Book Review: Outsiders: Five Women Writers Who Changed the World, by Lyndall Gordon

Book Review: <i>Outsiders: Five Women Writers Who Changed the World</i>, by Lyndall Gordon

“Like many as a child, I made friends with characters in books.”

So opens the foreword to Lyndall Gordon’s latest biography, Outsiders: Five Women Writers Who Changed the World. In this book Gordon takes five women writers who battled against the social norms and takes us behind the characters they created to look at both the lives and works of Mary Shelley (“Prodigy”), Emily Bronte (“Visionary”), George Eliot (“Outlaw”), Olive Schreiner (“Orator”) and Virginia Woolf (“Explorer”).

All of these women are individually famous and their greatness has long been celebrated, but what Gordon cleverly does here is to link them together and show how their shared outsider status was so important in shaping their work. While she deftly gives us both a critical and personal portrait and tells us what, in her view, makes each one of them an outsider, she also traces what binds them together. They have many things in common and she shows how the later writers were influenced strongly by the ones that came before, as well as including plenty of nods back to other writers who also played a crucial part in their development, such as Mary Wollstonecraft, Charlotte Brontë, Emily Dickinson and Claire Clairmont.

All of these women were motherless and had to find their own definitions of what it meant to be a woman (and, in Shelley’s case, a mother herself) as well as what a woman’s voice on the page could be. All were incredibly intelligent but without access to higher education, so they all learned from books and sometimes from their male companions. Gordon tells us what drove them to produce the art that they did, breaking the conventions of their time along the way. It’s not just in the personal sense that these women were outsiders, which led them to be shunned by society and even sometimes by the people they looked to for friendship (for example, Shelley and Eliot both entered into relationships with married men, while Schreiner took a strong and vocal anti-war position during the Boer war) but they were also outsiders in the works they produced and the voices that they gave flight to on the page. Here their outsider status came into its own, allowing them to challenge the accepted rules of fiction and the dominant social order to create works that were new and innovative. While this status undoubtedly caused them pain and isolation, it also gave them the freedom to create something truly unique, full of depth, bravery and passion.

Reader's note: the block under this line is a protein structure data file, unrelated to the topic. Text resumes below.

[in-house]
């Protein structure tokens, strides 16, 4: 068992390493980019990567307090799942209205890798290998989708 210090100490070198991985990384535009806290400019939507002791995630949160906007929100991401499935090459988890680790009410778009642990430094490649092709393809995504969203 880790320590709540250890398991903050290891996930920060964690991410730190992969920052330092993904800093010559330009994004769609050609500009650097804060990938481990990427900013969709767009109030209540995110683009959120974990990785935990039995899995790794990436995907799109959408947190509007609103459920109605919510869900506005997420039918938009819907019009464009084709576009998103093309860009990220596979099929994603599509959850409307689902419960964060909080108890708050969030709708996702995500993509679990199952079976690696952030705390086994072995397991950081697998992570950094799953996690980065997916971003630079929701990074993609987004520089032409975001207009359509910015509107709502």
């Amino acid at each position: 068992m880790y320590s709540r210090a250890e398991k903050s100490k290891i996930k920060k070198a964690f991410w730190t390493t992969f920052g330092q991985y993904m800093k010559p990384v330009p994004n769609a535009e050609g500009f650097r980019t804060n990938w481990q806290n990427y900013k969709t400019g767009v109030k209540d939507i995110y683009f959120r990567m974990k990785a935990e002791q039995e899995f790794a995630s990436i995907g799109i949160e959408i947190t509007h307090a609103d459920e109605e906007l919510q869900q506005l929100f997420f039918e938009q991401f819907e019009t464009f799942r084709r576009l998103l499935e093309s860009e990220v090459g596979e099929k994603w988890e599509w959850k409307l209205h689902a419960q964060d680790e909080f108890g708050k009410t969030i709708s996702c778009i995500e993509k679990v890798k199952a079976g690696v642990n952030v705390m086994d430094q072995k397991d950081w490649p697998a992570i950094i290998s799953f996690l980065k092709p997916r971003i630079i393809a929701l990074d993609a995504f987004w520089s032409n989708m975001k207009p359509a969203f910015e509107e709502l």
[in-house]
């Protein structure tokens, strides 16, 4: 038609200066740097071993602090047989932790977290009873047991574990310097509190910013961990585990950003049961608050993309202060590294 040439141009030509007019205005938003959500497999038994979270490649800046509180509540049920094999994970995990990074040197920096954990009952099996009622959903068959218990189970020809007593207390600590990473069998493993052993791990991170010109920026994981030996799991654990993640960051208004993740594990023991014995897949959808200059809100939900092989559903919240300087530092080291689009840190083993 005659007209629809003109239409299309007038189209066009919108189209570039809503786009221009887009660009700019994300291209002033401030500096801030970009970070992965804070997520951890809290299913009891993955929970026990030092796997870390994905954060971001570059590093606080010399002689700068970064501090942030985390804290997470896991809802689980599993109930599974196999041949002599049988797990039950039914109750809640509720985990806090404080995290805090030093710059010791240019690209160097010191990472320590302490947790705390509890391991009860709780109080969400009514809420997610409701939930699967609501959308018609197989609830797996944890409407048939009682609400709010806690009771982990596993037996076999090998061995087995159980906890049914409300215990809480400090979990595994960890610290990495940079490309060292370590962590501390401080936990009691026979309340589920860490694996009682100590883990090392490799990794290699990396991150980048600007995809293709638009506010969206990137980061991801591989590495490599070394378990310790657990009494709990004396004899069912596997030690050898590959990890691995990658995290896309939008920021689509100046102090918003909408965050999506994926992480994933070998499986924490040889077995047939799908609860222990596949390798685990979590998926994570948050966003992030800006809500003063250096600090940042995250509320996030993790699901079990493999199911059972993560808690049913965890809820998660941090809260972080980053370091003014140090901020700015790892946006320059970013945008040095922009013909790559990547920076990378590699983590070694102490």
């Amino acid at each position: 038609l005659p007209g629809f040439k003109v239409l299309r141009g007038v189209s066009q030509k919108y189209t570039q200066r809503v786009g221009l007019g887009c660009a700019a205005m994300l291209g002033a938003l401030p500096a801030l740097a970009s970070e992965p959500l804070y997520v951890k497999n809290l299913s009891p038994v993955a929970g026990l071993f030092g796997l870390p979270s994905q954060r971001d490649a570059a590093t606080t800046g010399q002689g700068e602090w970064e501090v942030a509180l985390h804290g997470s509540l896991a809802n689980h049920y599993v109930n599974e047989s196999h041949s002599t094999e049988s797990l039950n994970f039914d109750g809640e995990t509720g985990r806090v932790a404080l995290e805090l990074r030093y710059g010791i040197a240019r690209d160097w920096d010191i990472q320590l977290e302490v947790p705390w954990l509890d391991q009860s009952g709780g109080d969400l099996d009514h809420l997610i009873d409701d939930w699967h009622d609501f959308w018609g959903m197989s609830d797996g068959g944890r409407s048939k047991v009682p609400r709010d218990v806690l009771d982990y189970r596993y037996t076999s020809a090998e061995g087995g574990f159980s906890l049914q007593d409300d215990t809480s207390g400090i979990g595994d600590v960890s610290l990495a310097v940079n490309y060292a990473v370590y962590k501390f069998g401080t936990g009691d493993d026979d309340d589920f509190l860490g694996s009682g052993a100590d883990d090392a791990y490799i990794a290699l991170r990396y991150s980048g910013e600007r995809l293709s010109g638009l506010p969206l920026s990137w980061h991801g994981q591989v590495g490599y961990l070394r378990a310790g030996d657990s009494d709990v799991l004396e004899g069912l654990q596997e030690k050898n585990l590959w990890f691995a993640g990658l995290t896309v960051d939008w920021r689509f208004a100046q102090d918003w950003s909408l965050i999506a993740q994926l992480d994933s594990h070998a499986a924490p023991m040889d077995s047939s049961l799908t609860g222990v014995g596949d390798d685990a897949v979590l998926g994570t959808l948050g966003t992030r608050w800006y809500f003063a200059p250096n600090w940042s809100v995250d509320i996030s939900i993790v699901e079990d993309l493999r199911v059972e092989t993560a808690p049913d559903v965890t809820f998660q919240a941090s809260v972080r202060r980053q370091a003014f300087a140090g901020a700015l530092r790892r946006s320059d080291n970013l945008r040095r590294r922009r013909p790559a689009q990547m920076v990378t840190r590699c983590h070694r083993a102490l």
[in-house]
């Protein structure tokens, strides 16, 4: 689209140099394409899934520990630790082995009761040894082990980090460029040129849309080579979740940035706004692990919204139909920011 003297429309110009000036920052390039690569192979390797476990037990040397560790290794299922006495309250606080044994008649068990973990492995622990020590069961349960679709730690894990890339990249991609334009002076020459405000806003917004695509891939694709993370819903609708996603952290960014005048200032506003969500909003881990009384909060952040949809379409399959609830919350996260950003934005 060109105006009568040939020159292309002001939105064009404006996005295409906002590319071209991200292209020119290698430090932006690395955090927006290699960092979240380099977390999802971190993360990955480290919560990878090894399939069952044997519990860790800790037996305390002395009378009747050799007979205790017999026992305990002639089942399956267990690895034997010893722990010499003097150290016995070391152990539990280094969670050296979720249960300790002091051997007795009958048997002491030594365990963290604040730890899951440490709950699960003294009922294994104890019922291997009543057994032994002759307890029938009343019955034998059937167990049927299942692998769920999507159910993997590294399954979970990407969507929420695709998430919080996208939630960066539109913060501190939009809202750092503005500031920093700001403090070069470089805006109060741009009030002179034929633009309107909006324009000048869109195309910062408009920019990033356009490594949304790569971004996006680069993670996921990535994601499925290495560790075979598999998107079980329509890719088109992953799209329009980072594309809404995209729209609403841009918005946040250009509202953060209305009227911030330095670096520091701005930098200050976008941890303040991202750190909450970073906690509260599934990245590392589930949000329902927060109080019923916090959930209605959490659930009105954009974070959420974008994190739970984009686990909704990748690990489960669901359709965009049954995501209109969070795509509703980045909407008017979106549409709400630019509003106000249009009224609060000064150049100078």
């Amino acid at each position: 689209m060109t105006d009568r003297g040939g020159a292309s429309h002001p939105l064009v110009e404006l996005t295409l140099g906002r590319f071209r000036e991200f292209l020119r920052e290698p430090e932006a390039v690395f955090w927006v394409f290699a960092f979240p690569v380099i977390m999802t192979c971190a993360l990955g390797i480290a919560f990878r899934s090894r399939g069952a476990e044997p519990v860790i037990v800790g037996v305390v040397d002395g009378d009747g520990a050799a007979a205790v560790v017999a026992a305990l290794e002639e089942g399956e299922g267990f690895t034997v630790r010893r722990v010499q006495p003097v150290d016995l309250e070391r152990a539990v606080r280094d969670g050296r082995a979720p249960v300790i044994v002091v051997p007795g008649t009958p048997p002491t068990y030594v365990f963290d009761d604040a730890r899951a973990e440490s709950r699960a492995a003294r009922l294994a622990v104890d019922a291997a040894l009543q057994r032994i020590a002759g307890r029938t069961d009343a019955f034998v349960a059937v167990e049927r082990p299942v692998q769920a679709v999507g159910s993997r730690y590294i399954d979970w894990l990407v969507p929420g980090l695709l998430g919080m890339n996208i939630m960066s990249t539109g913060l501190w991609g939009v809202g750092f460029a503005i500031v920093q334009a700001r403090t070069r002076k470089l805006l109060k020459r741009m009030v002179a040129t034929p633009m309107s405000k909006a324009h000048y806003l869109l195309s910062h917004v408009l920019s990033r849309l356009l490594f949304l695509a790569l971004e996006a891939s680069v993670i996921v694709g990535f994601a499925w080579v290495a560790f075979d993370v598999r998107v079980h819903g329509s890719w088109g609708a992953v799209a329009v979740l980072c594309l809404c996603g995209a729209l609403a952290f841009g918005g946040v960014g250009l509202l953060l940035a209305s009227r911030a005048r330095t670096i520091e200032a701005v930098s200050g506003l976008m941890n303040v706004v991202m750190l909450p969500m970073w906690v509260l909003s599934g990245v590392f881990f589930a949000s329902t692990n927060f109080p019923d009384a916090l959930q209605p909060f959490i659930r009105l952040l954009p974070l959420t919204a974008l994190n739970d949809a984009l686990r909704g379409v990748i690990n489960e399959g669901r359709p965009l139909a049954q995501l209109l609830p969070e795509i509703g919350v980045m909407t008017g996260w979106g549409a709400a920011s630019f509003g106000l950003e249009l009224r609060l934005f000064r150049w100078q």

Gordon’s style is extremely readable and she manages to achieve a balance between their personal and work lives so that the reader feels they are getting a rounded picture of each woman. She is also honest – when she doesn’t know something or is making a supposition, she tells us so. There is much to say about all of these writers and she could easily romanticise them, but she doesn’t and she exposes their flaws as well as their virtues. On a practical level, the book contains a comprehensive list of sources and further reading, should you wish to dig deeper into any of the subjects.

There are, of course, questions around the definition of an outsider and how these writers were selected for inclusion when there are other writers who might also fit (should Jane Austen, for example, have been included?). It can also be asked whether those who had a secure private income which allowed them to devote themselves entirely to writing, or family connections to the political and artistic elites, can also truly be classed as outsiders; would other writers without any of those advantages be worthier of inclusion? Possibly – but the term outsider also means “someone who is not accepted by a particular group, or who feels that they do not belong in it” and all of the writers that Gordon has included here lost their reputation in one way or another and didn’t fit neatly into the accepted social norms, and this most definitely marked them as outsiders. Personally, I feel that these five writers fit well together and that they are a natural grouping. As Gordon says: “These lives and books, as they commune with one another across time, converge in their hatred of our violent world.” It is this convergence that makes for an interesting, very readable exploration of the lives, work and incredible literary achievements of these five women.

Outsiders: Five Women Writers Who Changed the World is published by Virago.

Jane Wright is a web editor, writer and photographer. Her short fiction has been published by Litro, Sirens Call Publications, Crooked Cat, Mother's Milk Books and Popshot Magazine. She lives and works in Manchester.

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